Northwestern University researchers are working on (PDF link) submillimeter robots that can “walk” without complex hydraulics and other systems that could not currently be built on such a small scale.
This 8-legged crab (+2 arms) can walk sideways thanks to specially designed materials. The technology works by building legs that remember their original engineered shape. When heated with a laser, the leg changes shape and allows movement. Repeat the process and you have a “walk”.
The laser effectively controls how the robot moves, and it’s a way of offloading some of the power sources and mechanics from the robot. Depending on the material and laser power, some designs might even “jump”, but this one moves relatively slowly.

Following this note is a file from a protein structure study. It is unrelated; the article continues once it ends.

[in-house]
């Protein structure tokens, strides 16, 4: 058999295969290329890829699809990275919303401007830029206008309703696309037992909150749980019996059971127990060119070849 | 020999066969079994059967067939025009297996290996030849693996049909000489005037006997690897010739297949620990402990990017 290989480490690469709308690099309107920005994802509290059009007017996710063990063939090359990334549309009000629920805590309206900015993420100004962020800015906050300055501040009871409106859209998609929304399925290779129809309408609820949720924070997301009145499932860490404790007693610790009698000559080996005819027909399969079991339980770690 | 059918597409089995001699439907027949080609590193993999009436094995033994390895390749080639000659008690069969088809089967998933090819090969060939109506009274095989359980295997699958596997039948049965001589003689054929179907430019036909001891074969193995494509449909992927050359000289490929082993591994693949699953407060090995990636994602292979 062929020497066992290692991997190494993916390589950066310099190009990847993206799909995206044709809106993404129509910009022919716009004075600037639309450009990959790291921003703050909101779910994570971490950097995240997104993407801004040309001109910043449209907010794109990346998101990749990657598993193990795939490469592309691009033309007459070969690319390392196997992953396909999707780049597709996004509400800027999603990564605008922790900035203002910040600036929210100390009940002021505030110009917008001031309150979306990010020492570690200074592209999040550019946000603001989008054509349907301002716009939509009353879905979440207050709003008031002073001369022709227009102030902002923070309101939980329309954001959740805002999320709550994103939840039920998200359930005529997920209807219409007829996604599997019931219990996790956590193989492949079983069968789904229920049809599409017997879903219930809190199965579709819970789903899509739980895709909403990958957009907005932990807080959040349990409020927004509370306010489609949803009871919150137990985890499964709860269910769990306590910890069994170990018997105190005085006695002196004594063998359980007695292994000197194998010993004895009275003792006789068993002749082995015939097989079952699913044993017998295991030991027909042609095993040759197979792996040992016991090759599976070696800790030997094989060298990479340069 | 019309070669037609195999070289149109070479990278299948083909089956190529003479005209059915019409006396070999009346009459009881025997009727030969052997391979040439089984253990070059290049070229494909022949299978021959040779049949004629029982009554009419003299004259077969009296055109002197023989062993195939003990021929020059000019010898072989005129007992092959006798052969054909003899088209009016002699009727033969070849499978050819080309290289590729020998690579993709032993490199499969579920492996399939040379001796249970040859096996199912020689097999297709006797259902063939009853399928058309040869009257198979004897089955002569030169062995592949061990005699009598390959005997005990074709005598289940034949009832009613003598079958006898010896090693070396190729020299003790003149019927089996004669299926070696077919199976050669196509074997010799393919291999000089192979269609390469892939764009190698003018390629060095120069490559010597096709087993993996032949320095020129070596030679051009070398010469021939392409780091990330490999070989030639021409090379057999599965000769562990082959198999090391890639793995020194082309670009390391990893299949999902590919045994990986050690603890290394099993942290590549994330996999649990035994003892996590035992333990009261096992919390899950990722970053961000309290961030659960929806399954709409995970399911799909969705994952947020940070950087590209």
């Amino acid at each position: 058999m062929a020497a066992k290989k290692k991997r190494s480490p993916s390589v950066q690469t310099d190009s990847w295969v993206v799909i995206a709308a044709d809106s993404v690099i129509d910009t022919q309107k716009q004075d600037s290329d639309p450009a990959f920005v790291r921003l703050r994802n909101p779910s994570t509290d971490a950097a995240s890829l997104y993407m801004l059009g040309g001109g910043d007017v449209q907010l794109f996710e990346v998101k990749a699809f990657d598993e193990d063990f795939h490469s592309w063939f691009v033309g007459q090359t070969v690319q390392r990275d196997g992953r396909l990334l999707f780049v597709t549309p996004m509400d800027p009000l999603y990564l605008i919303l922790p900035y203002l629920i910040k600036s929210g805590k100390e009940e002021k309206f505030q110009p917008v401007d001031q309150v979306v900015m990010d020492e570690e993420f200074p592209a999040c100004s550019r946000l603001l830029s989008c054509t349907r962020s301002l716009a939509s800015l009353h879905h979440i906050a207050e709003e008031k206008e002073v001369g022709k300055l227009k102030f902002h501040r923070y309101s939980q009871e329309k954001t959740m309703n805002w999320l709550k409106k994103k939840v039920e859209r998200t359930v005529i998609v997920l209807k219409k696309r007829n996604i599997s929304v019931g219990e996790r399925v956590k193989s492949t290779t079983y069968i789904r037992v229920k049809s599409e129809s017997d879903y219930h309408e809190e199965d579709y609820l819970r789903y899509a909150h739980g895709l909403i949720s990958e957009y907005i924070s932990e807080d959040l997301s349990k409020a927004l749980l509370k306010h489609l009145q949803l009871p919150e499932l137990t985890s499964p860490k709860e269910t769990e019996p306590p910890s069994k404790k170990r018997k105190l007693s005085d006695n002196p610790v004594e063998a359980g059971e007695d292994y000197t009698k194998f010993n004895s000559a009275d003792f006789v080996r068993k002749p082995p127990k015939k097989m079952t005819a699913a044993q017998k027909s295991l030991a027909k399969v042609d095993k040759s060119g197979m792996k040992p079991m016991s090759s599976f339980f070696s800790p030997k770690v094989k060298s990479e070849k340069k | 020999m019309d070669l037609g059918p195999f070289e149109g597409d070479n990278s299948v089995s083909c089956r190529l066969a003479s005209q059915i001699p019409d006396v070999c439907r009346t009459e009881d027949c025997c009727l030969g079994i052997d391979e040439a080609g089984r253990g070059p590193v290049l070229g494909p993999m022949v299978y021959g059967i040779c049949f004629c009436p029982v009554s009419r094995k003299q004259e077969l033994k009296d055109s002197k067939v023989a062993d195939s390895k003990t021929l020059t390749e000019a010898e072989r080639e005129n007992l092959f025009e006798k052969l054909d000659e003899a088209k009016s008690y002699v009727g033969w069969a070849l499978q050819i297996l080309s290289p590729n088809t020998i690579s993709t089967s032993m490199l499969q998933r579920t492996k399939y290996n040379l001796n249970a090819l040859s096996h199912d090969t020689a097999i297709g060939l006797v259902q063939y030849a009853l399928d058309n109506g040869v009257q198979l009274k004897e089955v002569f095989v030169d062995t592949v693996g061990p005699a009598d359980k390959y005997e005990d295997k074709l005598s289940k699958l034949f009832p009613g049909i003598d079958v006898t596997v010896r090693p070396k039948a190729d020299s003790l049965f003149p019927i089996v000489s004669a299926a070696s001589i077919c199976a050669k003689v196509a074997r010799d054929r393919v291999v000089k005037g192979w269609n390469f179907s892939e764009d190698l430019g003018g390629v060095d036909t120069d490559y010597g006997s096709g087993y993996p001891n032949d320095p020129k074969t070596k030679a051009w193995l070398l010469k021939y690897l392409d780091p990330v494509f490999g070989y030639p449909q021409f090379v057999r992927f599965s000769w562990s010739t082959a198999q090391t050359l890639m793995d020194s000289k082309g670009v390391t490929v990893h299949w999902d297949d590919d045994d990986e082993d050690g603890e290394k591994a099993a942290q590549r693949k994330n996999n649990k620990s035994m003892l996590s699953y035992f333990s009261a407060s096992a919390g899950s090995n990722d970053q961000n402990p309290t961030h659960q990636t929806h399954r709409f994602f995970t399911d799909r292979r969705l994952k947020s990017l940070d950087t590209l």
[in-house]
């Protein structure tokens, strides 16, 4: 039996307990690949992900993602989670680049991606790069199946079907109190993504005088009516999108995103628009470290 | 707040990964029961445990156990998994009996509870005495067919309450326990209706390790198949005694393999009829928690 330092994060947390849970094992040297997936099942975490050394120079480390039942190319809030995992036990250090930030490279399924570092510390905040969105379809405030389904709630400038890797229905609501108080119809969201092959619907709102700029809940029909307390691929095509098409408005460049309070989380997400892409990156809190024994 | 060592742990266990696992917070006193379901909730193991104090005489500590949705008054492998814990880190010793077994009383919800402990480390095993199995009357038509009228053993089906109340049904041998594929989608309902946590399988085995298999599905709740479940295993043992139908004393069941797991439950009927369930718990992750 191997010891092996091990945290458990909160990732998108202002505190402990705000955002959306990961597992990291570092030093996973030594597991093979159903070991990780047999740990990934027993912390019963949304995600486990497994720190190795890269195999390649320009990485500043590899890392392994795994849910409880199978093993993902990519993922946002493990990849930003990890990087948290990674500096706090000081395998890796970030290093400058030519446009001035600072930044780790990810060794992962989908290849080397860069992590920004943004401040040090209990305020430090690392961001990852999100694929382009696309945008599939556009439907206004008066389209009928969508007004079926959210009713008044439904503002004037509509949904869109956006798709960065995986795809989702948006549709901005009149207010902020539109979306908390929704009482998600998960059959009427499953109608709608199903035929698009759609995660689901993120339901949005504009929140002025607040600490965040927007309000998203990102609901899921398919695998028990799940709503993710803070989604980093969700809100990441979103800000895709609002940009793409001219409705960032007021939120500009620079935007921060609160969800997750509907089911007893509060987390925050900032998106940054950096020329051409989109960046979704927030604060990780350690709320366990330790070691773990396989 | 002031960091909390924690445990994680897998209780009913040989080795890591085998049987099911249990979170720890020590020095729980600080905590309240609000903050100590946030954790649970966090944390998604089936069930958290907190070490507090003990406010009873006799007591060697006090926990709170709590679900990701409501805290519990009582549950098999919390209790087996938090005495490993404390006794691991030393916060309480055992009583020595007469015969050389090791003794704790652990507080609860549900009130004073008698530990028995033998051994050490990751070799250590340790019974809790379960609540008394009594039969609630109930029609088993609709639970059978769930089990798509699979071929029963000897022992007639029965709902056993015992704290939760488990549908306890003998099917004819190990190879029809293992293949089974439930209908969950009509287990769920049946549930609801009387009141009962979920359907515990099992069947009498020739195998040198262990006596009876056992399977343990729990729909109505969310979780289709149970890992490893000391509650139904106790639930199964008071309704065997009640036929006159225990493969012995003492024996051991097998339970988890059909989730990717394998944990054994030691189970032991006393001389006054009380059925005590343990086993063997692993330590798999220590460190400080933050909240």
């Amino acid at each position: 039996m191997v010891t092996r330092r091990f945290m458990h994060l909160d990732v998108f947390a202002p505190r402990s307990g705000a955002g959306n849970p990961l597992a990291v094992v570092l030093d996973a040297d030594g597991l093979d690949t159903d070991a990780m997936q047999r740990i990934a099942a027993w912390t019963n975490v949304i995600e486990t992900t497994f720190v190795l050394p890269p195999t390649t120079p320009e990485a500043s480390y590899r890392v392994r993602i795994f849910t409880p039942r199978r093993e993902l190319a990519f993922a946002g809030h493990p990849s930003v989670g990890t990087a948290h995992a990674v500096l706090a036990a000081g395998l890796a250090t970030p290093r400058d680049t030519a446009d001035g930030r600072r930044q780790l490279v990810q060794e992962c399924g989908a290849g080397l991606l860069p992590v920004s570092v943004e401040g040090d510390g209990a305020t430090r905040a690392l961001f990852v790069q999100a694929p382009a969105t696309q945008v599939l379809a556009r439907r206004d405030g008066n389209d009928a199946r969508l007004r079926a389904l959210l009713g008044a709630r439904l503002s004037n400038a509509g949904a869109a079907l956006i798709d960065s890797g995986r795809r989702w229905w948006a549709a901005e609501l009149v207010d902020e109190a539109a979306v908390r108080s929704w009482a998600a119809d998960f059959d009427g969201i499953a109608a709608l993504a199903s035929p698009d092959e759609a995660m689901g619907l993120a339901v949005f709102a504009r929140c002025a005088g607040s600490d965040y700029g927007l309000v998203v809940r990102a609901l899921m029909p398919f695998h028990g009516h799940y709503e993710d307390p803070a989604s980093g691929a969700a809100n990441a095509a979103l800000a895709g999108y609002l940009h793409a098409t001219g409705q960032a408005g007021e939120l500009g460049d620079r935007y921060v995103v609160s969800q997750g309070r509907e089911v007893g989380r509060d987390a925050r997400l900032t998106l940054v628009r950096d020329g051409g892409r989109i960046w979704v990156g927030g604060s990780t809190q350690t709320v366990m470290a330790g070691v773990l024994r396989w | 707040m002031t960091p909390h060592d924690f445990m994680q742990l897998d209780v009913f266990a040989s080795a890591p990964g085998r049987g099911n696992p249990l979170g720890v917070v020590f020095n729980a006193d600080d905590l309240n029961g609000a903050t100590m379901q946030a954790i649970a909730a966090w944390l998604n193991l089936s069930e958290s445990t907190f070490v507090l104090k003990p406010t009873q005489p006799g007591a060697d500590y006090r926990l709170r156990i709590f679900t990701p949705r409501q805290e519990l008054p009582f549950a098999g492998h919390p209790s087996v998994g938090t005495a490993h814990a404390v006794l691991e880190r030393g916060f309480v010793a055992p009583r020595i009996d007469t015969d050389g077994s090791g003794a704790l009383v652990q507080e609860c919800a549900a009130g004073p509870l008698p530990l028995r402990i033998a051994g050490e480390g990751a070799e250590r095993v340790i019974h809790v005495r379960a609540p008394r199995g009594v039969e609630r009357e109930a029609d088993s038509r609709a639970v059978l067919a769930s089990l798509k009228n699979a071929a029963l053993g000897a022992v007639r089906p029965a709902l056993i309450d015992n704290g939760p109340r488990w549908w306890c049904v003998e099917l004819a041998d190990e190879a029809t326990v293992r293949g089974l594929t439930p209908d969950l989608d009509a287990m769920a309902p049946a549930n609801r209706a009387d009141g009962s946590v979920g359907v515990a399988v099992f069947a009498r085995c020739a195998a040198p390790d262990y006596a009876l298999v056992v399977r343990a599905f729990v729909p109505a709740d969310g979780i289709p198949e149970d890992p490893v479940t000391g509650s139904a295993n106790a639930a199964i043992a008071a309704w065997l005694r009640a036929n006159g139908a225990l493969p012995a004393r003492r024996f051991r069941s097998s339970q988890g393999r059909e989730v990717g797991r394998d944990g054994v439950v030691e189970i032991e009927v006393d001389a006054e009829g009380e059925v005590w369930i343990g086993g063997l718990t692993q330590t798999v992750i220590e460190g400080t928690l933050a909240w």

This type of technology is one of the ways tiny robots can move and is popular in the nanorobot world. It is believed that at some point these devices will be able to work in normally inaccessible places, including the human body.
It has long been suspected that nanorobots would one day perform surgical tasks in a completely non-invasive way, such as B. the destruction of tumors or the repair of tissue damage.
In sci-fi stories, you could “backup” your body’s state and have such machines continually restore it, making you virtually immortal. Fun, but let’s not get ahead of ourselves.
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